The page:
At an event in Iowa today, Jeb Bush was asked whether he believed the Voting Rights Act (VRA) should be reauthorized by the Congress following the gutting of one of its most important provisions by the Supreme Court in 2013.
Bush responded: “If it’s to reauthorize it to continue to provide regulations on top of states as though we’re living in 1960, because those were basically when many of those rules were put in place, I don’t believe we should do that. There’s been dramatic improvement in access to voting, exponentially better improvement, and I don’t think there’s a role for the federal government to play in most places.”
Bush is wrong on multiple counts.
First off, it’s a fallacy to assert that the VRA was important in 1965 but no longer needed. The Supreme Court rendered inoperative Section 5 of the VRA, which required states with a long history of voting discrimination to submit their voting changes to the federal government for approval. As I report in my book Give Us the Ballot, that provision blocked 3,000 discriminatory voting changes from taking effect from 1965 until 2013. It was critical not just in the 1960s but in the decades that followed as well.
This week, Alabama is in the news for passing a strict voter-ID law and then closing DMV offices across the state in majority-black counties—the very type of discriminatory voting change that would have been challenged under Section 5.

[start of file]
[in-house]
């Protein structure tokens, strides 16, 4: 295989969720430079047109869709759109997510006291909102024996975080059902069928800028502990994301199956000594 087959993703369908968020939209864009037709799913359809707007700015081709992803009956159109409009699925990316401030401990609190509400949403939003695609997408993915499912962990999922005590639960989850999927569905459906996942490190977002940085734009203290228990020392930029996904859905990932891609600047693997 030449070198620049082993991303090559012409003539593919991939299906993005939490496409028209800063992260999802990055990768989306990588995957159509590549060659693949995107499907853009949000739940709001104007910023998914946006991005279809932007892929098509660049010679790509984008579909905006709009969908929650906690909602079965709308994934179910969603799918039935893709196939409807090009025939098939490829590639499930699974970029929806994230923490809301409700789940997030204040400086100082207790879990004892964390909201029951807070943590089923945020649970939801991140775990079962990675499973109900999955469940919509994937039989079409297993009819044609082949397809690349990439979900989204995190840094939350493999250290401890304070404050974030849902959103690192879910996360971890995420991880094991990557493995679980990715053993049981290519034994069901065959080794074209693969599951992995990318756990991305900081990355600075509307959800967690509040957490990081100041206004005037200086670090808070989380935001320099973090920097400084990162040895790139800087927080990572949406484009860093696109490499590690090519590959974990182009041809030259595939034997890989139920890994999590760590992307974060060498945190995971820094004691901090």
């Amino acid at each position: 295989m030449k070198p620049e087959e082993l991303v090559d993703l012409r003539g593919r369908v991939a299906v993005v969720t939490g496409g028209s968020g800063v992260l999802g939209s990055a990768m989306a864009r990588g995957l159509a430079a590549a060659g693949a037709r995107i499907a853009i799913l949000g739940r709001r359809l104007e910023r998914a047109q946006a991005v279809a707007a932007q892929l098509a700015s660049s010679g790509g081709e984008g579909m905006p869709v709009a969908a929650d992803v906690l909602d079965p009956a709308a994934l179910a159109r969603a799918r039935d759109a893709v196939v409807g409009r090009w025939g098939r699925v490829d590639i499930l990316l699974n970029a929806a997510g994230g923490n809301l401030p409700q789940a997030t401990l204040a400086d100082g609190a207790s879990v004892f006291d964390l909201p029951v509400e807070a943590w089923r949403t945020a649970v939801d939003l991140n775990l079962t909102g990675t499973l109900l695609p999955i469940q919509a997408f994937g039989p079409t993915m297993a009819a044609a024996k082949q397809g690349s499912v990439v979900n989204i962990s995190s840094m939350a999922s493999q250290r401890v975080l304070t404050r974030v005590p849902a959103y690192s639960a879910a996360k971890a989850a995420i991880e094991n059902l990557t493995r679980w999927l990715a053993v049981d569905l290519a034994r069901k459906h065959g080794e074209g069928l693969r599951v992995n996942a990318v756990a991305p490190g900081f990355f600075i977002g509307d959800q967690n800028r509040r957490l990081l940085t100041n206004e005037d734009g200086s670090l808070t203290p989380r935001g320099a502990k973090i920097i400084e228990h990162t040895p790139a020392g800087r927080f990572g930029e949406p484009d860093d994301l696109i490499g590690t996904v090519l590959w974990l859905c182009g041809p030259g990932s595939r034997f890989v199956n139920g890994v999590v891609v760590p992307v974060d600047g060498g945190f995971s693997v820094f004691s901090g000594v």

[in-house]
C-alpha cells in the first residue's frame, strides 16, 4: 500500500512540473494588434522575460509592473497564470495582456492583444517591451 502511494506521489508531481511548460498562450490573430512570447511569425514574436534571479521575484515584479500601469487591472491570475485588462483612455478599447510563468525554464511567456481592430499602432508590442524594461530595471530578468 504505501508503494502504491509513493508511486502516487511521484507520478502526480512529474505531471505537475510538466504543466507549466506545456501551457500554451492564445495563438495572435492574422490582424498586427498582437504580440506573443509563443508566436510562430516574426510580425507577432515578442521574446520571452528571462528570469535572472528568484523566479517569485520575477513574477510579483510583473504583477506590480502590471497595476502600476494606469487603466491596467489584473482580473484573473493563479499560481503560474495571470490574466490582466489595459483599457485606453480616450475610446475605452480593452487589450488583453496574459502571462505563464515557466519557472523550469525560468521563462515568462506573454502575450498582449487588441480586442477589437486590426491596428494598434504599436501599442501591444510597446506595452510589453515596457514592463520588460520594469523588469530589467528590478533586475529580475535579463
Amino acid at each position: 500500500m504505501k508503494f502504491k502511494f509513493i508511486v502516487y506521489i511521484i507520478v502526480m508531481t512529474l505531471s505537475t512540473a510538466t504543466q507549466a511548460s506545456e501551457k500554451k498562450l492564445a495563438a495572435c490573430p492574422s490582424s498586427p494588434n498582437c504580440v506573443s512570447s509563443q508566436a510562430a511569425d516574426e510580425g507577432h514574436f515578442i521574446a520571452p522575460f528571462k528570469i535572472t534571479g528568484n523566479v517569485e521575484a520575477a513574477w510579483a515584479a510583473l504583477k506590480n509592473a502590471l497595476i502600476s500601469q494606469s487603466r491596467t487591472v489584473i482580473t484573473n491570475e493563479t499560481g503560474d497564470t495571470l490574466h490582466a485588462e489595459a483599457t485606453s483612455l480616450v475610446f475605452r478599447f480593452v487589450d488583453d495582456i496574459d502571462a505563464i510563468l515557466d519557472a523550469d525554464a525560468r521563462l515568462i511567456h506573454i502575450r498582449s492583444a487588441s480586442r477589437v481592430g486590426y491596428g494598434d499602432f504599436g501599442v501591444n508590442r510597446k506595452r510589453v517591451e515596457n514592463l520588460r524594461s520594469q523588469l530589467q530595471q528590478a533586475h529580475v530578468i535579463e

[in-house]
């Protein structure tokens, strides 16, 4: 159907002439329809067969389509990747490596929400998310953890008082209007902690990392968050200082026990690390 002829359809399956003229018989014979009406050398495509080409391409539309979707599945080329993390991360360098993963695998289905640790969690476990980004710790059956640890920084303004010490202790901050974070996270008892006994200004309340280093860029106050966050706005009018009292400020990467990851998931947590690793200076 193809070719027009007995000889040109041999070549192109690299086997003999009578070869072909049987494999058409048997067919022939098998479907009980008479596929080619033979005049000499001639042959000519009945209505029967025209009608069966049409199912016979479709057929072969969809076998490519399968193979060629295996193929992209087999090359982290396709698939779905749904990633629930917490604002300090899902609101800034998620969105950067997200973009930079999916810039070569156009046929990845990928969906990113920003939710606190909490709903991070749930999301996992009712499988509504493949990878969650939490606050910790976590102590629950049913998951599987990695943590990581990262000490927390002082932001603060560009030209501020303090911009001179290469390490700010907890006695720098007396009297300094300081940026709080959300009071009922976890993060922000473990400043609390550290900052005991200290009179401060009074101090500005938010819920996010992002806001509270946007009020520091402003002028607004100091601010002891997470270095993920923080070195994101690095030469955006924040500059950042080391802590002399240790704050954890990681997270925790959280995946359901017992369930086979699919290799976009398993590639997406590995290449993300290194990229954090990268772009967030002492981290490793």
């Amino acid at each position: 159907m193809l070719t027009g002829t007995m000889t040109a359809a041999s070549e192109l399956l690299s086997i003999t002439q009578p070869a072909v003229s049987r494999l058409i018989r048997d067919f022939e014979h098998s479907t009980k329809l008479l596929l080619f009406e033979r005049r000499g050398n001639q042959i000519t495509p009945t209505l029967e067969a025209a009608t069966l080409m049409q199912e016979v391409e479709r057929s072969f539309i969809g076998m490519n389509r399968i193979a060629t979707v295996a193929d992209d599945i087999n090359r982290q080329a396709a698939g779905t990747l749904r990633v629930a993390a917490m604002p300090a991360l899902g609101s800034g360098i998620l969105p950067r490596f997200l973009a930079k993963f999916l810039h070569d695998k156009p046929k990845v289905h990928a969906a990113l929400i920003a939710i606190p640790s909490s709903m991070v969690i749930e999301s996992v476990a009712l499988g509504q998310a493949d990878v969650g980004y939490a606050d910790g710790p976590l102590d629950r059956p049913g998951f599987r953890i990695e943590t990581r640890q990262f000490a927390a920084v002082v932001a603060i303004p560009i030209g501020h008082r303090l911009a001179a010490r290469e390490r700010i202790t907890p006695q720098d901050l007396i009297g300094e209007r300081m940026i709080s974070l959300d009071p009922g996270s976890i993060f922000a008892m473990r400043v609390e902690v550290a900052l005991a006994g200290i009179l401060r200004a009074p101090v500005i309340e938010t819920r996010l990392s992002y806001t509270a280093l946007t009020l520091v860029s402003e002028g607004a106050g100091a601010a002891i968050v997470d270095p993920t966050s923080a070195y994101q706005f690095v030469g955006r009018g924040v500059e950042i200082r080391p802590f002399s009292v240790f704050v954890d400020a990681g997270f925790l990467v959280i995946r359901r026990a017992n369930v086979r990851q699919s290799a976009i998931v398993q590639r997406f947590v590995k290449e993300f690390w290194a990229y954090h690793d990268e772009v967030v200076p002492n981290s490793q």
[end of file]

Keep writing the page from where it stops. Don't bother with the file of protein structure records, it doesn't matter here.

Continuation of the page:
Moreover, depending on how you interpret Bush’s comments, he seems to be suggesting that the entire VRA—not just Section 5—is no longer needed, which goes far beyond what the Supreme Court ruled and would be a truly radical position. Section 2 of the VRA, which the Court left in place, has been used to challenge restrictive voting laws in states like North Carolina and Texas.
Secondly, while there have certainly been dramatic improvements in voting since 1965, there have also been widespread efforts to make it harder to vote in recent years. According to the Brennan Center for Justice, 468 new voting restrictions have been introduced in 49 states from 2011 to 2015, with 21 states putting in place new laws restricting access to the ballot.
In 2011, Bush’s home state of Florida passed a severe law shutting down voter-registration drives—which was later blocked in court—and cutting early-voting days, which led to seven-hour lines during the 2012 election.